"Norman Podhoretz...is not alone in smearing Pat Buchanan with the charge of anti-Semitism. William Safire...also accused him of it (a fatal charge in this Holocaust-whipped country) because Buchanan suspects some Jews to have 'dual loyalties,' to both Israel and the U.S. Now it's no secret...that Safire and...Rosenthal have been trying to silence and destroy Buchanan ever since he alone...had the guts to say...[that] the Israeli lobby has way too much power in Congress, the White House and the media."
I happen to agree; Safire, Podhoretz and Rosenthal have tried?and partially succeeded?in destroying Buchanan, but only because Pat is a conservative (yes, yes, I know, he's now a Reformist allied with Fulani). If Pat had been an extreme leftist, a Nixon-hater, a blame-America-firster, his alleged anti-Semitism would have never been raised. Pat never called New York Hymietown, and never said the Jews are evil people, yet some of those who have are invited to the White House to counsel the Clintons before the Draft Dodger perjures himself in front of the whole country.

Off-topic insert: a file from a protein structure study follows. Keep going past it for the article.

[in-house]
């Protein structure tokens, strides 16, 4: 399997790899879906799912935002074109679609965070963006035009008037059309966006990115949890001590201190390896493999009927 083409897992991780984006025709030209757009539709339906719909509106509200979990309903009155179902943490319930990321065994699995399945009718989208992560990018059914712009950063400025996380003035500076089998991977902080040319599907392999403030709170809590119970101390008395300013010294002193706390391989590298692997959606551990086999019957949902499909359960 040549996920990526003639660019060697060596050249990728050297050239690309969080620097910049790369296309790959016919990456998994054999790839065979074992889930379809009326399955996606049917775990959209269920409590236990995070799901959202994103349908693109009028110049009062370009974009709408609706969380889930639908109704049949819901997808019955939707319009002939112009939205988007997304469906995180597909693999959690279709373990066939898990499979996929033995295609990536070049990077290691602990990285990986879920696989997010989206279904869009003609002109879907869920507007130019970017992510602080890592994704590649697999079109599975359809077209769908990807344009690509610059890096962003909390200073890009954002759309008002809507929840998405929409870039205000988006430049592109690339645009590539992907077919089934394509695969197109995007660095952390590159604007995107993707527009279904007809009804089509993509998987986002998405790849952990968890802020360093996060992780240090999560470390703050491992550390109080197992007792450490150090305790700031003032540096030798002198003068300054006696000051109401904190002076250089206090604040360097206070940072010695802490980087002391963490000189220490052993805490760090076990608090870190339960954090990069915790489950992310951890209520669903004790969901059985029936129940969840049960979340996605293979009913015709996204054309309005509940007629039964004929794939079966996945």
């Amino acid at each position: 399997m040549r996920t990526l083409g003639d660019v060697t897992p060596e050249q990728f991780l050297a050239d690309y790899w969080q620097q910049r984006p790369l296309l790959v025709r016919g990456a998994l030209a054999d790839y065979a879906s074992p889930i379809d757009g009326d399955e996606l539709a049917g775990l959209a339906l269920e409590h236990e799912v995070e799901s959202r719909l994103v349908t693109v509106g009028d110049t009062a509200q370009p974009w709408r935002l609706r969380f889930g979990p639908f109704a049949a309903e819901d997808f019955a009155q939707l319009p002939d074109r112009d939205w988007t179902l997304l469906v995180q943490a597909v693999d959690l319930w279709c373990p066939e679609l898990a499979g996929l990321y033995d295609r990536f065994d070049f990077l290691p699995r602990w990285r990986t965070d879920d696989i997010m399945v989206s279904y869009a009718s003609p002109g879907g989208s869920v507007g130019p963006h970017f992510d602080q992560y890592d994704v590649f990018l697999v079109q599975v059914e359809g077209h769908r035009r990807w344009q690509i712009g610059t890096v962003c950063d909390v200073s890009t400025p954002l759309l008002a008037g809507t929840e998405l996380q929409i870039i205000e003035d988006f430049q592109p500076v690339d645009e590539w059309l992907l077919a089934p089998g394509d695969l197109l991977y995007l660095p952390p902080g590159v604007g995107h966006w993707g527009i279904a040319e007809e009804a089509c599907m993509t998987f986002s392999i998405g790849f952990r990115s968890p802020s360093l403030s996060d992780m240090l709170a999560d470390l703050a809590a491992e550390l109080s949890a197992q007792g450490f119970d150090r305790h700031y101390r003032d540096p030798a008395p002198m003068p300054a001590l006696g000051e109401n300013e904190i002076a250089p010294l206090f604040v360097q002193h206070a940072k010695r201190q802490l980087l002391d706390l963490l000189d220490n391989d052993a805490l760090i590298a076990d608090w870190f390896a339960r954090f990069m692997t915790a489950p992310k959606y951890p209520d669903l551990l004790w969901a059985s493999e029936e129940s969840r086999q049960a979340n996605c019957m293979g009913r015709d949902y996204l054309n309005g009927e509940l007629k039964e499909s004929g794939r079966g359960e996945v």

Again, what is going on here? The other unsigned letter was even more to the point. It warns against anti-Semitism being stoked by the acts of various powerful Jewish organizations, starting with Hollywood's disregard of the Christian sensibilities?"the annual Miramax anti-Christian agit-prop"?and the blasphemous "art" show in Brooklyn.